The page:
Socio-economic problems have erupted in Yemen as the petrol crisis enters into its fifth month with little to no end in sight.
The Yemeni oil industry, which is the country’s largest source of income, came under attack by Yemeni tribesman in March this year with political leaders both for and against Yemeni President Ali Abdullah Saleh accusing each other of backing the armed tribesmen.
The Yemeni President himself was injured in an assassination attempt on June 3rd and is currently recuperating in Saudi Arabia.
However, recovery efforts within the nation continue to struggle as the government considers military action in order to retake control over tribe-controlled areas that oil pipelines in need of repair.
In the meantime, Yemeni citizens have been lining up at petrol stations waiting for an opportunity to pump some gas.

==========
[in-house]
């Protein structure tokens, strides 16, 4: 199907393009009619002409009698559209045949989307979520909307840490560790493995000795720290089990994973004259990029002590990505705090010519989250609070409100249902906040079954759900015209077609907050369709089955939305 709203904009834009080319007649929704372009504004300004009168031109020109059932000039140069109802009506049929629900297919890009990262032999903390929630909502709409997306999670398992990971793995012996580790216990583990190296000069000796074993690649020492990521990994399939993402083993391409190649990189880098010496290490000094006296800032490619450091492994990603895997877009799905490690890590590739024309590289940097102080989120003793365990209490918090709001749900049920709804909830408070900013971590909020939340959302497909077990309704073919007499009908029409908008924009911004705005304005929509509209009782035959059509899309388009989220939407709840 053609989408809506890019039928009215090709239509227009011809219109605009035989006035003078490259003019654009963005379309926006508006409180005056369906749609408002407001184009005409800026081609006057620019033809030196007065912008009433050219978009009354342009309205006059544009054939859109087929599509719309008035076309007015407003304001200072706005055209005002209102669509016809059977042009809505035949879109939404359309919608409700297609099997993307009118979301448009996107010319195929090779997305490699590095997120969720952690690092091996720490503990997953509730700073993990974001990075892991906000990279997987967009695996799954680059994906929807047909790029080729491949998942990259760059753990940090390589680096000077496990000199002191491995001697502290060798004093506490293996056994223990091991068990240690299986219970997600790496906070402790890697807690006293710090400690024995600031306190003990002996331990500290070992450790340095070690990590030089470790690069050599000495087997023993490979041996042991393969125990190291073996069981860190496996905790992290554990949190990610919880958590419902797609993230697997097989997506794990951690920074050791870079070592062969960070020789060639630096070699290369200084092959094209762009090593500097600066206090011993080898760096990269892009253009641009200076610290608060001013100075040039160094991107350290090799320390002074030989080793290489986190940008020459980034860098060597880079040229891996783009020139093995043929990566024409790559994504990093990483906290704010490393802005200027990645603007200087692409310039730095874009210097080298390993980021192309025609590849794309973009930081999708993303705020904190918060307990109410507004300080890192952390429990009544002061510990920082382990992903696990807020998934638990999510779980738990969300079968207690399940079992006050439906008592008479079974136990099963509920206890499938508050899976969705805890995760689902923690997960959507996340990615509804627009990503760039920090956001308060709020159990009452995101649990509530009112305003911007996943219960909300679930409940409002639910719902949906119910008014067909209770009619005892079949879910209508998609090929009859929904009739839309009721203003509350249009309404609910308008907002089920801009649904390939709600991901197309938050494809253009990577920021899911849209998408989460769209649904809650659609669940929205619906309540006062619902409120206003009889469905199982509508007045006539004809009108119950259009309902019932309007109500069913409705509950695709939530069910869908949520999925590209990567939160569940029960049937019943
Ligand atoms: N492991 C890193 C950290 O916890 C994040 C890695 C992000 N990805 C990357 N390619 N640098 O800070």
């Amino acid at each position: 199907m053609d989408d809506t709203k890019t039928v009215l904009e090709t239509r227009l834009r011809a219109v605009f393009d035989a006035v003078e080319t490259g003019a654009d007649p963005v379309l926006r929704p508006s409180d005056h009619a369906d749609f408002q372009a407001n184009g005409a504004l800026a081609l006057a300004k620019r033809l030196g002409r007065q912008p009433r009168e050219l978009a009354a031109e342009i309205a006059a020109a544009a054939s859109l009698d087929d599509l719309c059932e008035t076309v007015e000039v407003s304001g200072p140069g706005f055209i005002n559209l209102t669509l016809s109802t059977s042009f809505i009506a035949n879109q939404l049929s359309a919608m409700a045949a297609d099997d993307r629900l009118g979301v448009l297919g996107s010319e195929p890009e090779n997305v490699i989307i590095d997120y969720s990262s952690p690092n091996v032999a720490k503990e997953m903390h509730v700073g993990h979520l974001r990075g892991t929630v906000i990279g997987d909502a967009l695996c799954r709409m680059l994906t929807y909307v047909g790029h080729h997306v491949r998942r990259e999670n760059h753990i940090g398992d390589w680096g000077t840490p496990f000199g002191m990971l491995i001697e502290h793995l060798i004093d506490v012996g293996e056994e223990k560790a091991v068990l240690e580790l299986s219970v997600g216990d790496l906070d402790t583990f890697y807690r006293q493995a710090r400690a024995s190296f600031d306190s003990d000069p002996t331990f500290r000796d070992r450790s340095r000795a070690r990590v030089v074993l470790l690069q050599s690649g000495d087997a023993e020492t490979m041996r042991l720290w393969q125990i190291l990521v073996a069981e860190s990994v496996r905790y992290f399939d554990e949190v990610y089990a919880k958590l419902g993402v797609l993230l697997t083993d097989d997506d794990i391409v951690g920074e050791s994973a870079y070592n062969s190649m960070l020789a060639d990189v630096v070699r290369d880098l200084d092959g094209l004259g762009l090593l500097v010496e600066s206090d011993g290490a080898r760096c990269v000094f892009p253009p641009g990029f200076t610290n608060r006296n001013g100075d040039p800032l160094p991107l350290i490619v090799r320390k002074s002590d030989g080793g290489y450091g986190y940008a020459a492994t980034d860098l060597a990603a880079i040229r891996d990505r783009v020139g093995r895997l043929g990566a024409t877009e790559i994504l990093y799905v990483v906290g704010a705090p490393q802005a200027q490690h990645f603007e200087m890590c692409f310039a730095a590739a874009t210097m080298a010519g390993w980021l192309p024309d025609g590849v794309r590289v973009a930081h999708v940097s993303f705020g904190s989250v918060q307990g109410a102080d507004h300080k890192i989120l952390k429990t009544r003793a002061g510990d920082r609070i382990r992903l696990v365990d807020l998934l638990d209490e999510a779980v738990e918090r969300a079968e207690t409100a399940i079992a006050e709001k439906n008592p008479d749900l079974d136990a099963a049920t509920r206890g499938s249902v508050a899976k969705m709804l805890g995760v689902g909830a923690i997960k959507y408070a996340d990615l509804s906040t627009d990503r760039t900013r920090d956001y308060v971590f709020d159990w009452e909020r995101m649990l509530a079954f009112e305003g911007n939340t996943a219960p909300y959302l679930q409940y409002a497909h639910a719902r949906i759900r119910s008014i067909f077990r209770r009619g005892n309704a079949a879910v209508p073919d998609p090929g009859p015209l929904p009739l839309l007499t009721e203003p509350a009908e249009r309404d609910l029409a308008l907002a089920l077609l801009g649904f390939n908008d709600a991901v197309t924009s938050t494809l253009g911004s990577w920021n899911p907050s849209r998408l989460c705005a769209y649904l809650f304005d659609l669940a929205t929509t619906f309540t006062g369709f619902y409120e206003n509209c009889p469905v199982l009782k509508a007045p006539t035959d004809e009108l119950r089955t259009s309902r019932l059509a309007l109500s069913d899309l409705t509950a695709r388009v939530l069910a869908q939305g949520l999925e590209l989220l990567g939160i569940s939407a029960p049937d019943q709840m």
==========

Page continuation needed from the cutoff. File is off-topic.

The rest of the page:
The National reports that queues for petrol have been as long as three miles while some Yemenis have been forced to either wait for more than a week in front of petrol stations or purchase their petrol in the black market for more than six times the normal price.
According to the Yemen Post, the severe shortage of petrol in Yemen has led to violence on the streets as people squabble among each other at petrol stations all over the country.
“Three people were killed and at least eight others injured in conflicts at filling stations where thousands of cars have been parked for long time, some for almost two weeks, waiting for petrol or diesel.
In other provinces including the capital Sana'a, several people were injured in conflicts at filling stations; some as powerful people using guns tried to fill their cars before those who have been queuing.”
The Studies and Economic Media Center estimate that the oil crisis may have generated nearly US$1.3 billion in losses for the oil industry alone.
According to The National, thousands of jobs have also been lost because people simply cannot get to work.
While Acting President Abd-Rabbu Mansour Hadi have pledged to repair the damaged oil pipeline within the coming days, conflicts in the country are unlikely to end as violence continue to escalate between political factions.
“The ruling party is in control of Yemen but the opposition is in control of the oil,” said Mohammed Qahtan, spokesperson for the opposition Joint Meeting Parties.